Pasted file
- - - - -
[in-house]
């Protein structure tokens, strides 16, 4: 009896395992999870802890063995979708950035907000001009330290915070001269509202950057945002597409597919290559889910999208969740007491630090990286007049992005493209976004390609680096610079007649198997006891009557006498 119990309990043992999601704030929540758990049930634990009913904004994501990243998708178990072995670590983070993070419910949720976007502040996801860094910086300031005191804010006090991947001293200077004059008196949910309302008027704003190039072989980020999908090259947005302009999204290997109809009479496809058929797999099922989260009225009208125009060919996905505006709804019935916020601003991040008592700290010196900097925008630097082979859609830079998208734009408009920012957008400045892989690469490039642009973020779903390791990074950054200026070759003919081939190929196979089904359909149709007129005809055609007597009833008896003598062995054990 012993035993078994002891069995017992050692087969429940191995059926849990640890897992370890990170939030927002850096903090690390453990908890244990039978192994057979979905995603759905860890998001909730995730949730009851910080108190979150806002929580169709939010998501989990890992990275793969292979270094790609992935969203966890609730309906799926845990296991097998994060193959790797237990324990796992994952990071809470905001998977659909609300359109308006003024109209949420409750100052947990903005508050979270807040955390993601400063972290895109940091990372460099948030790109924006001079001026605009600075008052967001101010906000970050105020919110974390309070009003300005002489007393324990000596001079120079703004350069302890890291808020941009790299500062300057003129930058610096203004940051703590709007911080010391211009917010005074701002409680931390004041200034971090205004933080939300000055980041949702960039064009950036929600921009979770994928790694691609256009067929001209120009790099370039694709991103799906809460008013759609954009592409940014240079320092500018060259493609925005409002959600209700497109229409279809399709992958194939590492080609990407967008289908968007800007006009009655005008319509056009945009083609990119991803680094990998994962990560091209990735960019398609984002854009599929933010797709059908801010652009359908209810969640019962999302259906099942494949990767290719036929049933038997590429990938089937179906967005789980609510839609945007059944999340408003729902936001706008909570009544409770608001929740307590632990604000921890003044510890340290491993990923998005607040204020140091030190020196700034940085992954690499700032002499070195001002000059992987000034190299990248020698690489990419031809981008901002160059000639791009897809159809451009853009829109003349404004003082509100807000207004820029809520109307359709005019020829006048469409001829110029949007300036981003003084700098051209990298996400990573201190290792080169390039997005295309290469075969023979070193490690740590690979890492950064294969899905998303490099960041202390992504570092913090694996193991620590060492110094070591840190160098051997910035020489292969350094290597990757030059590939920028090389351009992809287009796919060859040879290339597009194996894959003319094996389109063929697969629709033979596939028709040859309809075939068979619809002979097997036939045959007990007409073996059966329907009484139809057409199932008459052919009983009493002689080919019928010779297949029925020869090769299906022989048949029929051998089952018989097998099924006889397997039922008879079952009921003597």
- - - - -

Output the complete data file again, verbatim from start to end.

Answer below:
[in-house]
């Protein structure tokens, strides 16, 4: 009896395992999870802890063995979708950035907000001009330290915070001269509202950057945002597409597919290559889910999208969740007491630090990286007049992005493209976004390609680096610079007649198997006891009557006498 119990309990043992999601704030929540758990049930634990009913904004994501990243998708178990072995670590983070993070419910949720976007502040996801860094910086300031005191804010006090991947001293200077004059008196949910309302008027704003190039072989980020999908090259947005302009999204290997109809009479496809058929797999099922989260009225009208125009060919996905505006709804019935916020601003991040008592700290010196900097925008630097082979859609830079998208734009408009920012957008400045892989690469490039642009973020779903390791990074950054200026070759003919081939190929196979089904359909149709007129005809055609007597009833008896003598062995054990 012993035993078994002891069995017992050692087969429940191995059926849990640890897992370890990170939030927002850096903090690390453990908890244990039978192994057979979905995603759905860890998001909730995730949730009851910080108190979150806002929580169709939010998501989990890992990275793969292979270094790609992935969203966890609730309906799926845990296991097998994060193959790797237990324990796992994952990071809470905001998977659909609300359109308006003024109209949420409750100052947990903005508050979270807040955390993601400063972290895109940091990372460099948030790109924006001079001026605009600075008052967001101010906000970050105020919110974390309070009003300005002489007393324990000596001079120079703004350069302890890291808020941009790299500062300057003129930058610096203004940051703590709007911080010391211009917010005074701002409680931390004041200034971090205004933080939300000055980041949702960039064009950036929600921009979770994928790694691609256009067929001209120009790099370039694709991103799906809460008013759609954009592409940014240079320092500018060259493609925005409002959600209700497109229409279809399709992958194939590492080609990407967008289908968007800007006009009655005008319509056009945009083609990119991803680094990998994962990560091209990735960019398609984002854009599929933010797709059908801010652009359908209810969640019962999302259906099942494949990767290719036929049933038997590429990938089937179906967005789980609510839609945007059944999340408003729902936001706008909570009544409770608001929740307590632990604000921890003044510890340290491993990923998005607040204020140091030190020196700034940085992954690499700032002499070195001002000059992987000034190299990248020698690489990419031809981008901002160059000639791009897809159809451009853009829109003349404004003082509100807000207004820029809520109307359709005019020829006048469409001829110029949007300036981003003084700098051209990298996400990573201190290792080169390039997005295309290469075969023979070193490690740590690979890492950064294969899905998303490099960041202390992504570092913090694996193991620590060492110094070591840190160098051997910035020489292969350094290597990757030059590939920028090389351009992809287009796919060859040879290339597009194996894959003319094996389109063929697969629709033979596939028709040859309809075939068979619809002979097997036939045959007990007409073996059966329907009484139809057409199932008459052919009983009493002689080919019928010779297949029925020869090769299906022989048949029929051998089952018989097998099924006889397997039922008879079952009921003597």